Monday, May 03, 2004

From The Witness; Immediate Action Needed!

Sign-On Letter to Archbishop Robin Eames;

Editor's Note: The following Open Letter to Archbishop Eames, chair of the international "Lambeth Commission" of the Anglican Communion, is being offered to members of the Episcopal Church by the Rev. Elizabeth Kaeton and the Rev. Susan Russell on behalf of a coalition of Episcopalians concerned about the deliberations of this international Anglican body. Among other titles, Kaeton serves as president of the board of the Episcopal Church Publishing Company, and Russell serves as president of Integrity USA and executive director of the Claiming the Blessing collaborative. Information about signing on to the letter is provided at the end of the letter.

The Most Rev. Robin Eames
Primate of All Ireland
Chairman, The Lambeth Commission

Dear Archbishop Eames,

We are men and women, lay and ordained, who are faithful members of The Episcopal Church, USA. Many of us are members of the various independent justice organizations of our church, such as the Episcopal Women's Caucus, the Union of Black Episcopalians, the Episcopal Urban Caucus, the Episcopal Peace Fellowship, the Episcopal Ecological Network, the Episcopal Society for Ministry in Higher Education, the Episcopal Network for Economic Justice, Associated Parishes for Liturgy and Mission, the Episcopal Church Publishing Company ( The Witness ), the Every Voice Network, Integrity, Beyond Inclusion, Claiming the Blessing, and The Oasis, among others.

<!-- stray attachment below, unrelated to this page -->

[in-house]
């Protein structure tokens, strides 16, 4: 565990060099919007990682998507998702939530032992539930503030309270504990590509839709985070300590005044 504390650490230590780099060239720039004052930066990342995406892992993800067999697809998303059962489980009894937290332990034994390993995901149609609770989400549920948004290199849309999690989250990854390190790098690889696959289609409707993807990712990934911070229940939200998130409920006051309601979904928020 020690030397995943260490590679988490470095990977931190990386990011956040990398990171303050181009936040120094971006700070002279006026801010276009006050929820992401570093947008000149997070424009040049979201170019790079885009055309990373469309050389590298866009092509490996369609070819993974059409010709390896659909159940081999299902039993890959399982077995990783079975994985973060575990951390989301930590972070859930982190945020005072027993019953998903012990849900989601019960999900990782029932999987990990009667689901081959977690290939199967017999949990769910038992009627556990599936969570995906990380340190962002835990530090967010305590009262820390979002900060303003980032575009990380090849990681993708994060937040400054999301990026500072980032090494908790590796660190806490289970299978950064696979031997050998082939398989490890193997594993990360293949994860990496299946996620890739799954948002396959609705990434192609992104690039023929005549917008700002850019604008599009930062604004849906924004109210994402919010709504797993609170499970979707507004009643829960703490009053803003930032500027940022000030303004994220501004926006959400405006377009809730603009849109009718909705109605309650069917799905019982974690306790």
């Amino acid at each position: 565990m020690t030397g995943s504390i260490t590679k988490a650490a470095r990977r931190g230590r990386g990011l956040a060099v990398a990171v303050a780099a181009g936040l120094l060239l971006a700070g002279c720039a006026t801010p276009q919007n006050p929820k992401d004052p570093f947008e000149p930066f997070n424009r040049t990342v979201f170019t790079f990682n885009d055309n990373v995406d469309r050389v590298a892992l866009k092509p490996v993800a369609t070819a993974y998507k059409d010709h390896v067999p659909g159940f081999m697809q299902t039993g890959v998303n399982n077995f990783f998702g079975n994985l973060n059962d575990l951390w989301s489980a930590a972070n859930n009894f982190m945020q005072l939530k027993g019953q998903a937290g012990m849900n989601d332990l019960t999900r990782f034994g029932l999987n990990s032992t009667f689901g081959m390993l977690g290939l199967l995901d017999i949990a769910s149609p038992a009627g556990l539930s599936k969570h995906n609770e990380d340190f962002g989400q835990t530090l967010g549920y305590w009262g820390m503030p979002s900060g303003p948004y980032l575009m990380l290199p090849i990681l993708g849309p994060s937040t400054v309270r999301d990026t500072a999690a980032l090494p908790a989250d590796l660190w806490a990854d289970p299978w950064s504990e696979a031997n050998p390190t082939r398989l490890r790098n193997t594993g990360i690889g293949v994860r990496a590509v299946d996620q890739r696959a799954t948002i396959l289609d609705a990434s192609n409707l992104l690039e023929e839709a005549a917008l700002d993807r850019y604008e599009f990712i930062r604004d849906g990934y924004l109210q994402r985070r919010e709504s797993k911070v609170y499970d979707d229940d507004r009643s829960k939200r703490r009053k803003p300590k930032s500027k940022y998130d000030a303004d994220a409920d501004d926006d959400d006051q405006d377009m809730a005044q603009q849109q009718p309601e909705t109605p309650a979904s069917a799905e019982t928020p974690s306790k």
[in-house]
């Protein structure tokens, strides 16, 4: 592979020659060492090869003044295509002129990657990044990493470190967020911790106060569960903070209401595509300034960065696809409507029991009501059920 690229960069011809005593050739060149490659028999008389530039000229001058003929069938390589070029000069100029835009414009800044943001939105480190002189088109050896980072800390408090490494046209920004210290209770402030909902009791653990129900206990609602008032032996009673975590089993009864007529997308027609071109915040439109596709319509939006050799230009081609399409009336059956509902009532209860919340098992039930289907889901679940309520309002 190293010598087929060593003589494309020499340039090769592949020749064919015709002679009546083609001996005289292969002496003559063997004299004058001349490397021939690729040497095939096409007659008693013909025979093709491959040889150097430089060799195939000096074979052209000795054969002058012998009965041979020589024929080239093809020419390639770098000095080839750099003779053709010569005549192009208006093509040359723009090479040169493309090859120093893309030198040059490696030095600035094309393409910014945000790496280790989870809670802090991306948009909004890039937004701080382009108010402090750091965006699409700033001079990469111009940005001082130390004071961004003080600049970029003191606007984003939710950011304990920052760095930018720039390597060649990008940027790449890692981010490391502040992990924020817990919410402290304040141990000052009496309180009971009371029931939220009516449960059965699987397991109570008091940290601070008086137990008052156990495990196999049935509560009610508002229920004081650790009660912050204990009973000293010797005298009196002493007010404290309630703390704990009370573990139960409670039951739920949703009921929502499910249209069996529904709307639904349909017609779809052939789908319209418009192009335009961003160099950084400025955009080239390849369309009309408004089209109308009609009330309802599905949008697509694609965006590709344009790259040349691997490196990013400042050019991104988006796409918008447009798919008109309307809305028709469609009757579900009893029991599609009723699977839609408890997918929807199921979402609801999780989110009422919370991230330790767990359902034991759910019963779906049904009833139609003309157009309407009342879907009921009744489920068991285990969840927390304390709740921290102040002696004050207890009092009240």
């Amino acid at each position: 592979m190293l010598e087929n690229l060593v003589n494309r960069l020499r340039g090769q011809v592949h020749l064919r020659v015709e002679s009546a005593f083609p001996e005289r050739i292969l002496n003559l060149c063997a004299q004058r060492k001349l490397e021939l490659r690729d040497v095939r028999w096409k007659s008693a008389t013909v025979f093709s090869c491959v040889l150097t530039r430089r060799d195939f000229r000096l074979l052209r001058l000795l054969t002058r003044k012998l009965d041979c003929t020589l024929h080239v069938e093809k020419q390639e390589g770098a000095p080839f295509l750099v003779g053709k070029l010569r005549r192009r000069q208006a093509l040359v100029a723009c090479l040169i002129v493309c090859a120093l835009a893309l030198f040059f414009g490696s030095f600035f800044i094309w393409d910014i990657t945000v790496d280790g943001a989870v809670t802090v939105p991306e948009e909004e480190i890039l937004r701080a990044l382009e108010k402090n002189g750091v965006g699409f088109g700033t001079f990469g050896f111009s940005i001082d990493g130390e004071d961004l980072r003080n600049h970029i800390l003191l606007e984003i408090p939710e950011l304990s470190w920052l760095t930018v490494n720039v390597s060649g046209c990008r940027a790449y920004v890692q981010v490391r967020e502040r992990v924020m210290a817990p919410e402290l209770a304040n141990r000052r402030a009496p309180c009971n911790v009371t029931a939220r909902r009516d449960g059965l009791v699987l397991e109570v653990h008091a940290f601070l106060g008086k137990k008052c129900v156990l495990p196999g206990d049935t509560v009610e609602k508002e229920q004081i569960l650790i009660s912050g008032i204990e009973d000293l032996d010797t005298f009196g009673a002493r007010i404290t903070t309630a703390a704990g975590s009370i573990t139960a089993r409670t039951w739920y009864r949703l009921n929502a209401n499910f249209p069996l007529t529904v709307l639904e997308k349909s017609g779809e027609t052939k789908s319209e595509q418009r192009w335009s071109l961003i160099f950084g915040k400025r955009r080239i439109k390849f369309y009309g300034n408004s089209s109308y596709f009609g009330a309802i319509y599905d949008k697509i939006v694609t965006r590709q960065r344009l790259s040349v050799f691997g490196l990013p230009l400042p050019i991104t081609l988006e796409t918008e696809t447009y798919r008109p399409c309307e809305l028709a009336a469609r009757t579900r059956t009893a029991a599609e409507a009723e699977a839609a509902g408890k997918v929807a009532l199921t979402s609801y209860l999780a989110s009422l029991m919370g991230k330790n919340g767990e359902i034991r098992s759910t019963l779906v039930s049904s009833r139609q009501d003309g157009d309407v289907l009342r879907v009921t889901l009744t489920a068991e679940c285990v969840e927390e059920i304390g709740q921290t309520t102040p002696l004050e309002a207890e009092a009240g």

We are writing in an attempt to balance the letters you may be receiving from clergy who are members of the American Anglican Council because we are concerned that their particular perspective is not one that represents the vast majority of people in The Episcopal Church.

Far from being “torn apart,” or needing your assistance “to establish discipline, order and accountability for the Episcopal Church,” because our actions will “prove fatal to the unity of the church,” (from the AAC Clergy Letter) we find ourselves, overall, in remarkably good shape, given the dire forecasts which were being made in the days immediately following General Convention in Minneapolis, Minnesota.

Indeed, in March 2004, Integrity USA conducted an online systematic assessment of the recent actions of various diocesan conventions since August 2003. There were 58 completed surveys. Data was provided on 45 of 112 dioceses. The results are enclosed with this letter and can also be viewed at . Among the conclusions of the survey:

  • Diocesan convention support for affiliating with the Network of Anglican Communion Dioceses and Parishes is extremely limited.
  • Diocesan convention support for withholding funds from the national Episcopal Church, USA is also very small.
  • Diocesan convention support for authorizing development of a local policy on the blessing of same-sex relationships is inconclusive. Comments from several respondents indicate that this issue may be considered the domain of the diocesan bishop.